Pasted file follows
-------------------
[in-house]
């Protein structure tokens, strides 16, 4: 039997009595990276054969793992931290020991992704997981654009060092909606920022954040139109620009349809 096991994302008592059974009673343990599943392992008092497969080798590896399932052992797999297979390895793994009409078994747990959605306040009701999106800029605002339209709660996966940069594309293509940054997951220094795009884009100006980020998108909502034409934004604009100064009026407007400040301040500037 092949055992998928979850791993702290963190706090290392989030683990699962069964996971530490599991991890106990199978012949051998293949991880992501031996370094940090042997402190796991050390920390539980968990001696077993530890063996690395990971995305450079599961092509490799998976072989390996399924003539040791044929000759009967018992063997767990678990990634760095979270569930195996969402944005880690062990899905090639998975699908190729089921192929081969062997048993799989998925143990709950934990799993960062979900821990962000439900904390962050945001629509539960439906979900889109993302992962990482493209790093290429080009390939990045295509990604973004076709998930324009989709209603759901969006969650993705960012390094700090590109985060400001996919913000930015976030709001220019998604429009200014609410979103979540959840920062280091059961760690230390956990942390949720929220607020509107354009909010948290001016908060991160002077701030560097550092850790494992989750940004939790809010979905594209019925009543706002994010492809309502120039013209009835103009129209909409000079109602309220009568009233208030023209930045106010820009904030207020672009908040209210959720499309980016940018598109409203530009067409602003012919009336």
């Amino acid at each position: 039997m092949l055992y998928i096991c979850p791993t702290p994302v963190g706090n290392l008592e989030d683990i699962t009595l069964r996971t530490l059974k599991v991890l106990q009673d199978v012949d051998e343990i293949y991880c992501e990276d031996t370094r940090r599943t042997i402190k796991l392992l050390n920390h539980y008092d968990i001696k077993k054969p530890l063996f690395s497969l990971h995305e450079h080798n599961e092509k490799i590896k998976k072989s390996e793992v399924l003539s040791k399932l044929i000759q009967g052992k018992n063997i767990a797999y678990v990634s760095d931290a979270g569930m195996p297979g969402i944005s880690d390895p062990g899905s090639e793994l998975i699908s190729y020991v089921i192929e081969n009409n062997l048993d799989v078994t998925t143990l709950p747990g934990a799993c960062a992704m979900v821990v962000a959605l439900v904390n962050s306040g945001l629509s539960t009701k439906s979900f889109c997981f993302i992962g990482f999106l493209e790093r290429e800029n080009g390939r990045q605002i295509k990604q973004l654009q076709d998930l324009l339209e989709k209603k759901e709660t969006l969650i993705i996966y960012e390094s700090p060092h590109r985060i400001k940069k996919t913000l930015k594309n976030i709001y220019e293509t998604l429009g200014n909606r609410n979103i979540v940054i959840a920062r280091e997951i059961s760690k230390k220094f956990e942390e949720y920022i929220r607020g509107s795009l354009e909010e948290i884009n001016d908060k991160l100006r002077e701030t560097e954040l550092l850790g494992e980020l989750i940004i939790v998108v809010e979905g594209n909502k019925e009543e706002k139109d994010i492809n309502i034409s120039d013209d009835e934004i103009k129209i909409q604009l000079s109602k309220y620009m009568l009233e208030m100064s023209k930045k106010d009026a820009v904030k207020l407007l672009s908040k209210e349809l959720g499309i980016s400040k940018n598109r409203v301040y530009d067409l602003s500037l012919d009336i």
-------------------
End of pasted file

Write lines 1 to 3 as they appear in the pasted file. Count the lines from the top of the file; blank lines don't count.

[in-house]
């Protein structure tokens, strides 16, 4: 039997009595990276054969793992931290020991992704997981654009060092909606920022954040139109620009349809 096991994302008592059974009673343990599943392992008092497969080798590896399932052992797999297979390895793994009409078994747990959605306040009701999106800029605002339209709660996966940069594309293509940054997951220094795009884009100006980020998108909502034409934004604009100064009026407007400040301040500037 092949055992998928979850791993702290963190706090290392989030683990699962069964996971530490599991991890106990199978012949051998293949991880992501031996370094940090042997402190796991050390920390539980968990001696077993530890063996690395990971995305450079599961092509490799998976072989390996399924003539040791044929000759009967018992063997767990678990990634760095979270569930195996969402944005880690062990899905090639998975699908190729089921192929081969062997048993799989998925143990709950934990799993960062979900821990962000439900904390962050945001629509539960439906979900889109993302992962990482493209790093290429080009390939990045295509990604973004076709998930324009989709209603759901969006969650993705960012390094700090590109985060400001996919913000930015976030709001220019998604429009200014609410979103979540959840920062280091059961760690230390956990942390949720929220607020509107354009909010948290001016908060991160002077701030560097550092850790494992989750940004939790809010979905594209019925009543706002994010492809309502120039013209009835103009129209909409000079109602309220009568009233208030023209930045106010820009904030207020672009908040209210959720499309980016940018598109409203530009067409602003012919009336």
């Amino acid at each position: 039997m092949l055992y998928i096991c979850p791993t702290p994302v963190g706090n290392l008592e989030d683990i699962t009595l069964r996971t530490l059974k599991v991890l106990q009673d199978v012949d051998e343990i293949y991880c992501e990276d031996t370094r940090r599943t042997i402190k796991l392992l050390n920390h539980y008092d968990i001696k077993k054969p530890l063996f690395s497969l990971h995305e450079h080798n599961e092509k490799i590896k998976k072989s390996e793992v399924l003539s040791k399932l044929i000759q009967g052992k018992n063997i767990a797999y678990v990634s760095d931290a979270g569930m195996p297979g969402i944005s880690d390895p062990g899905s090639e793994l998975i699908s190729y020991v089921i192929e081969n009409n062997l048993d799989v078994t998925t143990l709950p747990g934990a799993c960062a992704m979900v821990v962000a959605l439900v904390n962050s306040g945001l629509s539960t009701k439906s979900f889109c997981f993302i992962g990482f999106l493209e790093r290429e800029n080009g390939r990045q605002i295509k990604q973004l654009q076709d998930l324009l339209e989709k209603k759901e709660t969006l969650i993705i996966y960012e390094s700090p060092h590109r985060i400001k940069k996919t913000l930015k594309n976030i709001y220019e293509t998604l429009g200014n909606r609410n979103i979540v940054i959840a920062r280091e997951i059961s760690k230390k220094f956990e942390e949720y920022i929220r607020g509107s795009l354009e909010e948290i884009n001016d908060k991160l100006r002077e701030t560097e954040l550092l850790g494992e980020l989750i940004i939790v998108v809010e979905g594209n909502k019925e009543e706002k139109d994010i492809n309502i034409s120039d013209d009835e934004i103009k129209i909409q604009l000079s109602k309220y620009m009568l009233e208030m100064s023209k930045k106010d009026a820009v904030k207020l407007l672009s908040k209210e349809l959720g499309i980016s400040k940018n598109r409203v301040y530009d067409l602003s500037l012919d009336i």